However, Reitman’s Up in the Air (2008) came as a genuine pleasant surprise. It introduces Anna Kendrick in a dramatic role alongside Clooney and Vera Farmiga, both of whom convince as focused, career-driven individuals with no time (or desire) for familial commitments. It inverts expectations rather nicely and is a smart, slick, visual treat from Reitman – three rather splendid films in a row at this point.
Alongside the film #1 battle, it’s the toughest decision for sure. Up in the Air is pretty great but loses out – just like Election – through little fault of its own. Sideways and Thank You for Smoking are the best films of the respective directors, so it’s impossible to look past them here. 2-1.
Film #4: The Descendants vs. Young Adult
Alexander Payne then took seven years to make another film, kindly giving Jason Reitman a chance to catch up. In fact, only a week separated their US releases, with both The Descendants and Young Adult in cinemas throughout December 2011.
My initial impression of Payne’s Descendants was that it was fine – easily watchable, enjoyable for sure – but was missing something a little deeper that his previous three films (including Schmidt) all exhibited. It also appeared to have minor problems in its plot as an adaptation with competing themes.
Young Adult, however, puts things into perspective. Diablo Cody takes the sole writing credit for only the second time in a Reitman film (after Juno) and, on this occasion, makes a right mess of it. She and Reitman create a wholly unlikeable protagonist and demonstrate how difficult it is to get the balance of these films, particularly their tone, just right.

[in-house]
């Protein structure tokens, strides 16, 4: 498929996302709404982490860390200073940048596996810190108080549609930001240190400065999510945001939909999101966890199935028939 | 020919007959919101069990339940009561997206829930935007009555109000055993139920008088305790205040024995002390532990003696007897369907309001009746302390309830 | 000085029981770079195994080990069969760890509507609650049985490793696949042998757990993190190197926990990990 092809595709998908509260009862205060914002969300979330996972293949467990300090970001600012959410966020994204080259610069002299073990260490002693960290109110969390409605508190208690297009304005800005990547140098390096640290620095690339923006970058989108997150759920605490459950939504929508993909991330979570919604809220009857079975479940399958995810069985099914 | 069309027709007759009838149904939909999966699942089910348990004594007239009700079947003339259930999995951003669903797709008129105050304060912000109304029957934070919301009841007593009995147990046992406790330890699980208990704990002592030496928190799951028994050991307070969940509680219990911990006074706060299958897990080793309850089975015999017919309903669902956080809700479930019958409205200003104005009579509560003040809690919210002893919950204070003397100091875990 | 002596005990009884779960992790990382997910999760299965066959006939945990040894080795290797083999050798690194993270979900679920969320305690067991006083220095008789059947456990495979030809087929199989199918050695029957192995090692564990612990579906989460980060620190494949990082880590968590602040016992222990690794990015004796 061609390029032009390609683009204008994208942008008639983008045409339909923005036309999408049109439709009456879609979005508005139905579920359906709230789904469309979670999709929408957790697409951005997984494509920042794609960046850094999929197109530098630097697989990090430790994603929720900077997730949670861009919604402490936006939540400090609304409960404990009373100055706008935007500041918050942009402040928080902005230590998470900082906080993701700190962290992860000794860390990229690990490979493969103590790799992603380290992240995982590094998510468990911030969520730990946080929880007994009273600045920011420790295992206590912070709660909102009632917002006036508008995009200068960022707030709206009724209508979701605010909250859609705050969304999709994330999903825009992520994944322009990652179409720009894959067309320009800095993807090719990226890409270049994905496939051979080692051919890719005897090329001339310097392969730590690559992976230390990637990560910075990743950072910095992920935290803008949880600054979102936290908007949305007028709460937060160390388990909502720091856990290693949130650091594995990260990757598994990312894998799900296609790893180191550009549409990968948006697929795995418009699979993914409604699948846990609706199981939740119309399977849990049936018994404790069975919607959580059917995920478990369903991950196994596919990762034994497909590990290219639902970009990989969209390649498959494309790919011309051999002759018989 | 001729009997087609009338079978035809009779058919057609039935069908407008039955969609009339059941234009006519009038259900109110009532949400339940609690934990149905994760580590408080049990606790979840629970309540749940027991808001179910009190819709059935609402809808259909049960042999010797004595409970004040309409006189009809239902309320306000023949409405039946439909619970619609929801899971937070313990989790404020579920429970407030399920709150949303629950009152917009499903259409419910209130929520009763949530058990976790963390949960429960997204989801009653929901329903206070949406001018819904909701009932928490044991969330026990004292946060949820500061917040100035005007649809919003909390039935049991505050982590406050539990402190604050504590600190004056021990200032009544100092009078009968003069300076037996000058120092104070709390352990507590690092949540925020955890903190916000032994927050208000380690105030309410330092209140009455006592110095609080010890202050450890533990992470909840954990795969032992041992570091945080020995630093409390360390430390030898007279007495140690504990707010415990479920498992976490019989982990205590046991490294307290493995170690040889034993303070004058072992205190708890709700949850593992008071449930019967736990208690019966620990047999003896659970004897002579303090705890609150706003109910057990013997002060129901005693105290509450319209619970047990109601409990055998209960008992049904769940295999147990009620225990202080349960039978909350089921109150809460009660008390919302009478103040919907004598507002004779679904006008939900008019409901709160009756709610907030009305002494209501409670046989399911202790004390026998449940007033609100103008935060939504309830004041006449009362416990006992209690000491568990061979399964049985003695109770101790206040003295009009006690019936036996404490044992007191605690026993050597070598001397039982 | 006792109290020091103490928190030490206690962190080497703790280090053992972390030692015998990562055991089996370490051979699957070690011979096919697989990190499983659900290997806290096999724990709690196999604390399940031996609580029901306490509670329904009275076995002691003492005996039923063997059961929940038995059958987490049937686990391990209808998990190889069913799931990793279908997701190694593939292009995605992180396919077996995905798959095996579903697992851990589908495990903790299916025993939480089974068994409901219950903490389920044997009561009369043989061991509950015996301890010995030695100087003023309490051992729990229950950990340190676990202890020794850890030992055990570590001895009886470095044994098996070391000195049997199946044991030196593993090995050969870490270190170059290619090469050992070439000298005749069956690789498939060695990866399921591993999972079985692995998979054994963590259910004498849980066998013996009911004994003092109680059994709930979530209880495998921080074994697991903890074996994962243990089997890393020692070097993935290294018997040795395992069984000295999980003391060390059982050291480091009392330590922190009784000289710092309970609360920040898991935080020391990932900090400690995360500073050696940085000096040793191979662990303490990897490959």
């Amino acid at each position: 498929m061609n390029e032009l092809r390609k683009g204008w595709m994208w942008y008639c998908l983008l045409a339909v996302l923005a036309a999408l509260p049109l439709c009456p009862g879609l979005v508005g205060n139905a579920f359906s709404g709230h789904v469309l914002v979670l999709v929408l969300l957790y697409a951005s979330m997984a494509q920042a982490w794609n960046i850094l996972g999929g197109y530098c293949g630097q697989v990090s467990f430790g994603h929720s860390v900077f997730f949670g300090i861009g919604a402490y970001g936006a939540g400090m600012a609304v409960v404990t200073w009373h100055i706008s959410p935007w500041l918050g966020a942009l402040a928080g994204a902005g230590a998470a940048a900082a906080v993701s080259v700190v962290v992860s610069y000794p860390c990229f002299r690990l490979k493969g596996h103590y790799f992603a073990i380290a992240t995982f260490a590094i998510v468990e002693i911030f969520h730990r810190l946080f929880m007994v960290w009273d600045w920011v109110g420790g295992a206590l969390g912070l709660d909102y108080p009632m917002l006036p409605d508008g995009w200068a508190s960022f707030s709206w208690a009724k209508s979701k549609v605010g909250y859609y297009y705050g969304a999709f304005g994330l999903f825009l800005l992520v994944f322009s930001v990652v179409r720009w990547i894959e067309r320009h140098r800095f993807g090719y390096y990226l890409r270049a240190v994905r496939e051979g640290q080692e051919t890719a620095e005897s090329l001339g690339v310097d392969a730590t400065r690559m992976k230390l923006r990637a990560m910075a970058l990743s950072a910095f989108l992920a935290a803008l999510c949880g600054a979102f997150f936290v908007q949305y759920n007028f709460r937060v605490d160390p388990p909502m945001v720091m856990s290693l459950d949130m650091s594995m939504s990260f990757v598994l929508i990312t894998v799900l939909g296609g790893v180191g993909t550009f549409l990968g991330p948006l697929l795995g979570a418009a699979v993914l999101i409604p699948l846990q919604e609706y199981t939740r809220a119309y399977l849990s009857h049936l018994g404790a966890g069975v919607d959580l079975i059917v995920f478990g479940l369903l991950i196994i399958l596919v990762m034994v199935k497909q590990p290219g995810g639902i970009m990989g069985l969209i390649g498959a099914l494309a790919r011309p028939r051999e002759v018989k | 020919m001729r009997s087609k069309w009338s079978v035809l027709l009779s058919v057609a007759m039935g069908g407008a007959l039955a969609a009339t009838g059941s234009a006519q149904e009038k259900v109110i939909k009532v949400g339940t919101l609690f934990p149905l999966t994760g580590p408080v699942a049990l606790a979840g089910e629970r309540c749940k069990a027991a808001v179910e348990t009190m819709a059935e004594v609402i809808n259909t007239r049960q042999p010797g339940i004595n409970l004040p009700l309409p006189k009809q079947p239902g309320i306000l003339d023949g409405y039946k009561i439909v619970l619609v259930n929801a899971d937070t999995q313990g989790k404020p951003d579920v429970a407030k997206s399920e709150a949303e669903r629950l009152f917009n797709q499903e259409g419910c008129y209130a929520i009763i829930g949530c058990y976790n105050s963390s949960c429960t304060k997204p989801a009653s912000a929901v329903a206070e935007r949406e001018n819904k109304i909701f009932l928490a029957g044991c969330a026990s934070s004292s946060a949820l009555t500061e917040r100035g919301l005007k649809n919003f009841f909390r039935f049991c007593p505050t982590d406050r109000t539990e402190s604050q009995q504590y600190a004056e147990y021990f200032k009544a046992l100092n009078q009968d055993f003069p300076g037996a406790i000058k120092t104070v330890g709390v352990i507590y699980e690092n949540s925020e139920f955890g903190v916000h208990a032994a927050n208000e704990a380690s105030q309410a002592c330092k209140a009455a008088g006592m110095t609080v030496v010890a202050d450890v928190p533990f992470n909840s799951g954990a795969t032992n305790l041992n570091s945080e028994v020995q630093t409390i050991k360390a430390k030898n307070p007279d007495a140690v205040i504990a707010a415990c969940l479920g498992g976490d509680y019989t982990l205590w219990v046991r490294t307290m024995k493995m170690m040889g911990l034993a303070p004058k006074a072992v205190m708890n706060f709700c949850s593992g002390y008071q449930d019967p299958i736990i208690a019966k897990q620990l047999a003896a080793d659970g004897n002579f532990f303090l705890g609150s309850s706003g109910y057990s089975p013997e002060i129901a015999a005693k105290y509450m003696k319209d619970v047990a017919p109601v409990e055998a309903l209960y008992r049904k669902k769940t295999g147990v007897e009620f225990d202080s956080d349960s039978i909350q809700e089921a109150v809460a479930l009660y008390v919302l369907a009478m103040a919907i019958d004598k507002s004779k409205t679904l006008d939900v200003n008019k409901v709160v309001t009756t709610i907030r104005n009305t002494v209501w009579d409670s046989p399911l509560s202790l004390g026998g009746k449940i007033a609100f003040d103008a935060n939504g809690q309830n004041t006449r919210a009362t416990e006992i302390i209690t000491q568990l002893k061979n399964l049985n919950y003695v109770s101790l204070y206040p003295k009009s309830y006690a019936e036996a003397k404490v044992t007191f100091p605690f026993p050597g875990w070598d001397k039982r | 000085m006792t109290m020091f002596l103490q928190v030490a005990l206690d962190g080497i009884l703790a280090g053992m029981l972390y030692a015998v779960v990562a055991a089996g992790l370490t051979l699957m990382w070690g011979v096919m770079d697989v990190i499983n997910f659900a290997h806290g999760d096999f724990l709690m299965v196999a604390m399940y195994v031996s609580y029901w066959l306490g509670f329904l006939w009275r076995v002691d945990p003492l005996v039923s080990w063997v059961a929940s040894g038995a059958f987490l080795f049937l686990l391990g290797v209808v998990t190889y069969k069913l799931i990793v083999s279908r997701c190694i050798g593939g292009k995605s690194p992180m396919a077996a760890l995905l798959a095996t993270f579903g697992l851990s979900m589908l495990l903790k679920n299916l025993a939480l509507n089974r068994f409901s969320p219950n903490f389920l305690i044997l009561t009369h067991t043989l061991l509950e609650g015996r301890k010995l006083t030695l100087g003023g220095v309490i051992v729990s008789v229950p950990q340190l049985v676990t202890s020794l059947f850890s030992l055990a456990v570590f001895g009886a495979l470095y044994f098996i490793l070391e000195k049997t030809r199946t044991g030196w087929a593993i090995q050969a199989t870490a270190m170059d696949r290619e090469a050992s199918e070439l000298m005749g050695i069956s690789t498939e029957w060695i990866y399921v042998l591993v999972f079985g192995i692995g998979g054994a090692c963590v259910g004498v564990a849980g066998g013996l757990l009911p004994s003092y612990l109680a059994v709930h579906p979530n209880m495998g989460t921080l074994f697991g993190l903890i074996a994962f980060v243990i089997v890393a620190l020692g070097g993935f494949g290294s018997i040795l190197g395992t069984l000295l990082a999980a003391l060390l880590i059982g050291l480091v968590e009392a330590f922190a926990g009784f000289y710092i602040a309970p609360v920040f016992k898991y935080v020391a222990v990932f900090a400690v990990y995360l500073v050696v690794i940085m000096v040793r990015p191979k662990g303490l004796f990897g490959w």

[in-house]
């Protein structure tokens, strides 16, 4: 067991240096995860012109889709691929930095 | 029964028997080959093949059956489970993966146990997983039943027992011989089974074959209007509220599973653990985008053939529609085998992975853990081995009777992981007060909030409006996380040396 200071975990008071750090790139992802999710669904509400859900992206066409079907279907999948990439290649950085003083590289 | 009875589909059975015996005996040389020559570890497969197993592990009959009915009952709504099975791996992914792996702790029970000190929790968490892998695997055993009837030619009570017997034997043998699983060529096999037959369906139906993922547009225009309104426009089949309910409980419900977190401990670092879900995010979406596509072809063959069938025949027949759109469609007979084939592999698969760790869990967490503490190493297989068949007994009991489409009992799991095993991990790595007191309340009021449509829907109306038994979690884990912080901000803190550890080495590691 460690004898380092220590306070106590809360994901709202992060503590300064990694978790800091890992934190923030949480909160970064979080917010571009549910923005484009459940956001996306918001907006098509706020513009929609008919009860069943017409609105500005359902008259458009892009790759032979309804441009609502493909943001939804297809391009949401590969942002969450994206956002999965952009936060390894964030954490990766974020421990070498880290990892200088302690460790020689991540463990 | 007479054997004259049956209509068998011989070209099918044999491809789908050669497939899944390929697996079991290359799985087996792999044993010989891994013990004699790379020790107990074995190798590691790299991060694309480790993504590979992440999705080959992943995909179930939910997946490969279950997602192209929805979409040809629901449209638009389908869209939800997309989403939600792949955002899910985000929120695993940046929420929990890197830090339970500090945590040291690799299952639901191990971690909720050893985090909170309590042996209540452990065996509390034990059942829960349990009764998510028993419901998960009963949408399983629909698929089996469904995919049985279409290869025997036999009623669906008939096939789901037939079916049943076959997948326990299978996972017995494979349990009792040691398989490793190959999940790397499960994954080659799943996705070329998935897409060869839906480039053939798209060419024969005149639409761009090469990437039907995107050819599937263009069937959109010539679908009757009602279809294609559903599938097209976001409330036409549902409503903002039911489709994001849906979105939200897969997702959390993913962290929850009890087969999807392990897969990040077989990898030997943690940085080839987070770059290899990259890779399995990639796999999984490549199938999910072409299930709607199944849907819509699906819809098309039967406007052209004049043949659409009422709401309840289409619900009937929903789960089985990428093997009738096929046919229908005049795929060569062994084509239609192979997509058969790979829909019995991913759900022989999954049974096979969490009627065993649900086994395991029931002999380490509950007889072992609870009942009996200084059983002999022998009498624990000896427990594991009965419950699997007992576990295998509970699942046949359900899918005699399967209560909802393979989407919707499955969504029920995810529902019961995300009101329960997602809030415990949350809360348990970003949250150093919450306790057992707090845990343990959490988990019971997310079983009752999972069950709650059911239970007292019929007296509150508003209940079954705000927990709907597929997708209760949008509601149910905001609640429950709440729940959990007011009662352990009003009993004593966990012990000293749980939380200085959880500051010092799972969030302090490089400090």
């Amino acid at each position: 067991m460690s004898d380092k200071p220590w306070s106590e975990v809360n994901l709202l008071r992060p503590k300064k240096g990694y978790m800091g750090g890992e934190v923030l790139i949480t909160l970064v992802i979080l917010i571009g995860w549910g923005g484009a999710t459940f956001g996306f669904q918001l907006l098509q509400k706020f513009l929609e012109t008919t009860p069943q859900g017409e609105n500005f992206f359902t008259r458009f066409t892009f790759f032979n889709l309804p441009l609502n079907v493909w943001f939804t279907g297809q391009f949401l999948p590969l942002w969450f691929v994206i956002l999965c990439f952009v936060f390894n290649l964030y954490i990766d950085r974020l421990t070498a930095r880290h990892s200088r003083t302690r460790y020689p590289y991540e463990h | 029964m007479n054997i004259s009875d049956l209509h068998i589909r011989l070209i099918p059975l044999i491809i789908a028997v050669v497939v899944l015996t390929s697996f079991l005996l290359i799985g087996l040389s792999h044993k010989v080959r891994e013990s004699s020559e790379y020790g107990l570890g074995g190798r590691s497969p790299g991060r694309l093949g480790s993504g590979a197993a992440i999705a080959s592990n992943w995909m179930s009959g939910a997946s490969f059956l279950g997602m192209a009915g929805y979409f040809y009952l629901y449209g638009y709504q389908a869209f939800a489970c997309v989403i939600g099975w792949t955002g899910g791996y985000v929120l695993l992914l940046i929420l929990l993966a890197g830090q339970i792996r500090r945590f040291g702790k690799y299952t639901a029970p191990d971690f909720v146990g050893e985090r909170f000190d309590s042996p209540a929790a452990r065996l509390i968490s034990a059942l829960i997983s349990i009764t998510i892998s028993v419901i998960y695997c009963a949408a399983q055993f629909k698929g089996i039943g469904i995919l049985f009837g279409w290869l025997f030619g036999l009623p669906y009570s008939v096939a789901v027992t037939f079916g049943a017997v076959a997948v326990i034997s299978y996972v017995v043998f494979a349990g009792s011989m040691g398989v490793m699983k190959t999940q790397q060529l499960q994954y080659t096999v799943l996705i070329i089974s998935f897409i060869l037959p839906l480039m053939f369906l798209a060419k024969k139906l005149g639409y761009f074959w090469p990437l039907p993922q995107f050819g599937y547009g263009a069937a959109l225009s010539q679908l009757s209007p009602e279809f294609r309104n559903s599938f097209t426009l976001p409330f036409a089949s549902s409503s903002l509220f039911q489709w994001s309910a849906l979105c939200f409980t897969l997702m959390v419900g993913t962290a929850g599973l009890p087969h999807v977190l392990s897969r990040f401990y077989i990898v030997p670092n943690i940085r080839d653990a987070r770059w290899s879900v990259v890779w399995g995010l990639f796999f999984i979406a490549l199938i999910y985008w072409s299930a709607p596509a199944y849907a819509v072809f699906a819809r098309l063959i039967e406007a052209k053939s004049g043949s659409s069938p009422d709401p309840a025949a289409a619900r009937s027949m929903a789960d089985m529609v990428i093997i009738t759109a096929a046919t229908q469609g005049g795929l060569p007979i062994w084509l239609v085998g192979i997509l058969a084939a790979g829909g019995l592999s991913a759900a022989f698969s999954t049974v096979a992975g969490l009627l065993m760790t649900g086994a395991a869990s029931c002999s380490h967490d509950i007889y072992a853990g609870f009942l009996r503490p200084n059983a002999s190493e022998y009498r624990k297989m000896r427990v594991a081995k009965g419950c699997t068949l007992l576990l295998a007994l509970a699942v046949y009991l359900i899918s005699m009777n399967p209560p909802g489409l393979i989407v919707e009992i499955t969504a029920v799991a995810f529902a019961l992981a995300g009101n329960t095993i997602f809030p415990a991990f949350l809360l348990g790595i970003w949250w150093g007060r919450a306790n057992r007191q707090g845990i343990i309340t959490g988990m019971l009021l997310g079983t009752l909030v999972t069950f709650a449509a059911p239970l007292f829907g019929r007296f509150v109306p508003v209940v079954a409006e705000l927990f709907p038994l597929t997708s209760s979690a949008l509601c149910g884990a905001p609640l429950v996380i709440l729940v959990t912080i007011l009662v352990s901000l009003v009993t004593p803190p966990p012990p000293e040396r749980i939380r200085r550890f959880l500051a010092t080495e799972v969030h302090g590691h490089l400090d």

After three high-quality outings, Reitman flops pretty badly this time. He produced a film which I have no intention of revisiting (it seemed borderline nasty at times) whereas Payne’s Descendants is a better watch on second viewing, opting for all-out emotion over a social commentary of sorts. 2-2.
Film #5: Nebraska vs. Labor Day
And so with the score tied and the filmmaking synchronisation still intact, who’s to win the next context? Nebraska is out to rave reviews (though a weak box office) in the UK and Labor Day (American spelling, not mine) is to follow in a couple of months, with both glancing towards the awards.
In fact, Nebraska has been nominated for 5 Golden Globes including Best Motion Picture (comedy/musical) and Best Director, whilst Kate Winslet’s Best Actress nod is the sole selection for Labor Day. However, perhaps her and Josh Brolin’s inclusion in the film will allow it more mainstream success than Nebraska, which decided on an understated cast instead.
These early indicators somewhat mirror the records of the two in awards season, with Payne winning a couple of Academy Awards, a couple of Golden Globes and a BAFTA. Reitman’s not yet won an Oscar (although he has been nominated twice), but does have a Globe and a BAFTA statue to gaze upon. As it happens, every single win for both guys has been for writing (either original or adapted screenplays) rather than direction, yet recent hits such as Up in the Air (Reitman) and The Descendants (Payne) have been nominated for the coveted Best Picture Award at the biggest ceremony of them all.
Whether awards are your thing or matter is another discussion altogether, but both directors – as indie as they supposedly come – have demonstrated their abilities to adapt in every way possible: they can work with stars or smaller names, with big budgets or without, with their own material or somebody else’s source, and have delivered films that are approaching greatness (a couple of them comfortably attaining it) on almost every occasion.
Irrespective of what kind of films they continue to make – with an apparent divergence at play in this fifth release of each director – let’s just hope they continue at the same standard as the previous lot.